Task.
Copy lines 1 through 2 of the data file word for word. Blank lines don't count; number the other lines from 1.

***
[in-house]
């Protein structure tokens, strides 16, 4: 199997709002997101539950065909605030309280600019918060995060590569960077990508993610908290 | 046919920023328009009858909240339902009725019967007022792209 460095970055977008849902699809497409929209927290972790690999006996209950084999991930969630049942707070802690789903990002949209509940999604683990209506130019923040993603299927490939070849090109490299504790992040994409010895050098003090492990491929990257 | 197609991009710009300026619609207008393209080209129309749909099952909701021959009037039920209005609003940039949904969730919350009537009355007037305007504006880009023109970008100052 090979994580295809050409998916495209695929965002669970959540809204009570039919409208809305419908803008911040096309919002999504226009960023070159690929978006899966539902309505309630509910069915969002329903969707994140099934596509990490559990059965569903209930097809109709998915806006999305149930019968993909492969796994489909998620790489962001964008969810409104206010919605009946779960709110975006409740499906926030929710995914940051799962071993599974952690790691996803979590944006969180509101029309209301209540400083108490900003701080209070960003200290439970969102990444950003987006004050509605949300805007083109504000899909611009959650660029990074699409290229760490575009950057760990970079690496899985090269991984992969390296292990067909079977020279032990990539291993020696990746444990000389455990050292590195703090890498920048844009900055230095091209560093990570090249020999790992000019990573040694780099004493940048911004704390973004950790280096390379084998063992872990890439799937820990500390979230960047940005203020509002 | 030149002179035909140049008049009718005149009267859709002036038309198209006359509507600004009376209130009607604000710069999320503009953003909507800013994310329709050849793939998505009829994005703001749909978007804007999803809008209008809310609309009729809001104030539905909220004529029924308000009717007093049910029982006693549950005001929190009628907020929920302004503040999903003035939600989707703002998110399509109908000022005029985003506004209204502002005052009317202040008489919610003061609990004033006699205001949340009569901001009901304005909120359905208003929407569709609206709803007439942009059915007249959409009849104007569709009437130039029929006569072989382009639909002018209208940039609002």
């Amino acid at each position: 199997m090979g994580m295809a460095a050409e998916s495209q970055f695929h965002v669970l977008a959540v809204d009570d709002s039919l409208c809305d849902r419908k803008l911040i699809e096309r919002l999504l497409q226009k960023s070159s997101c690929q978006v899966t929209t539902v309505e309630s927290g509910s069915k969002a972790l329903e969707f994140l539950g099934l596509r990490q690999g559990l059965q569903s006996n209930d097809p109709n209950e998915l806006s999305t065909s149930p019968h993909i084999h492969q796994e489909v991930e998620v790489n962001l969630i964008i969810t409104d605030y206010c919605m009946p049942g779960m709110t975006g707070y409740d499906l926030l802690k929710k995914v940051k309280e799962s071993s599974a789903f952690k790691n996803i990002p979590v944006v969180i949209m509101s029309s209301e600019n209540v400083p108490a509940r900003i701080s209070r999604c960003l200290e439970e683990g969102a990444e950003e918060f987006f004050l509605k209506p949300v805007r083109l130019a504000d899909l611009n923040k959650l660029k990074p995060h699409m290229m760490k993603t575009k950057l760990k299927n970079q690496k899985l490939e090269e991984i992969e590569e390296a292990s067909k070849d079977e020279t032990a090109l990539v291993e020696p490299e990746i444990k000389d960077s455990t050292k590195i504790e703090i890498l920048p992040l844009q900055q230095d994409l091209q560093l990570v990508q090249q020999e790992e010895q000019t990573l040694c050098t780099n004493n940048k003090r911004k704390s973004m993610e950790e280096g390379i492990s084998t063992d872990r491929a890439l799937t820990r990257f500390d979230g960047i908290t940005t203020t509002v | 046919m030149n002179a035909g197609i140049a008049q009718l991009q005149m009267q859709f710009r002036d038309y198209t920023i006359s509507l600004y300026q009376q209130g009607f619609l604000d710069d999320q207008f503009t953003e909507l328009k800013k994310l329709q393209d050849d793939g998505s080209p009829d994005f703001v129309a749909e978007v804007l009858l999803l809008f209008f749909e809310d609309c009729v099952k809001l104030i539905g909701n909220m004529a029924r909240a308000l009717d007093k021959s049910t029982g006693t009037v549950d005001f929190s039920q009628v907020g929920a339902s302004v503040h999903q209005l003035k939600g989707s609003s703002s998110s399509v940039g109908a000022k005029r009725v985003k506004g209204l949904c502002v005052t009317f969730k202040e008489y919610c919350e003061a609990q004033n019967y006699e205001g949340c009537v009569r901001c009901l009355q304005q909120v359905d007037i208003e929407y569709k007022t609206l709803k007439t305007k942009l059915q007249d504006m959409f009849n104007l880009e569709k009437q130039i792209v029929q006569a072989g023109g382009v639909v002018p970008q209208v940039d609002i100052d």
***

[in-house]
């Protein structure tokens, strides 16, 4: 199997709002997101539950065909605030309280600019918060995060590569960077990508993610908290 | 046919920023328009009858909240339902009725019967007022792209 460095970055977008849902699809497409929209927290972790690999006996209950084999991930969630049942707070802690789903990002949209509940999604683990209506130019923040993603299927490939070849090109490299504790992040994409010895050098003090492990491929990257 | 197609991009710009300026619609207008393209080209129309749909099952909701021959009037039920209005609003940039949904969730919350009537009355007037305007504006880009023109970008100052 090979994580295809050409998916495209695929965002669970959540809204009570039919409208809305419908803008911040096309919002999504226009960023070159690929978006899966539902309505309630509910069915969002329903969707994140099934596509990490559990059965569903209930097809109709998915806006999305149930019968993909492969796994489909998620790489962001964008969810409104206010919605009946779960709110975006409740499906926030929710995914940051799962071993599974952690790691996803979590944006969180509101029309209301209540400083108490900003701080209070960003200290439970969102990444950003987006004050509605949300805007083109504000899909611009959650660029990074699409290229760490575009950057760990970079690496899985090269991984992969390296292990067909079977020279032990990539291993020696990746444990000389455990050292590195703090890498920048844009900055230095091209560093990570090249020999790992000019990573040694780099004493940048911004704390973004950790280096390379084998063992872990890439799937820990500390979230960047940005203020509002 | 030149002179035909140049008049009718005149009267859709002036038309198209006359509507600004009376209130009607604000710069999320503009953003909507800013994310329709050849793939998505009829994005703001749909978007804007999803809008209008809310609309009729809001104030539905909220004529029924308000009717007093049910029982006693549950005001929190009628907020929920302004503040999903003035939600989707703002998110399509109908000022005029985003506004209204502002005052009317202040008489919610003061609990004033006699205001949340009569901001009901304005909120359905208003929407569709609206709803007439942009059915007249959409009849104007569709009437130039029929006569072989382009639909002018209208940039609002």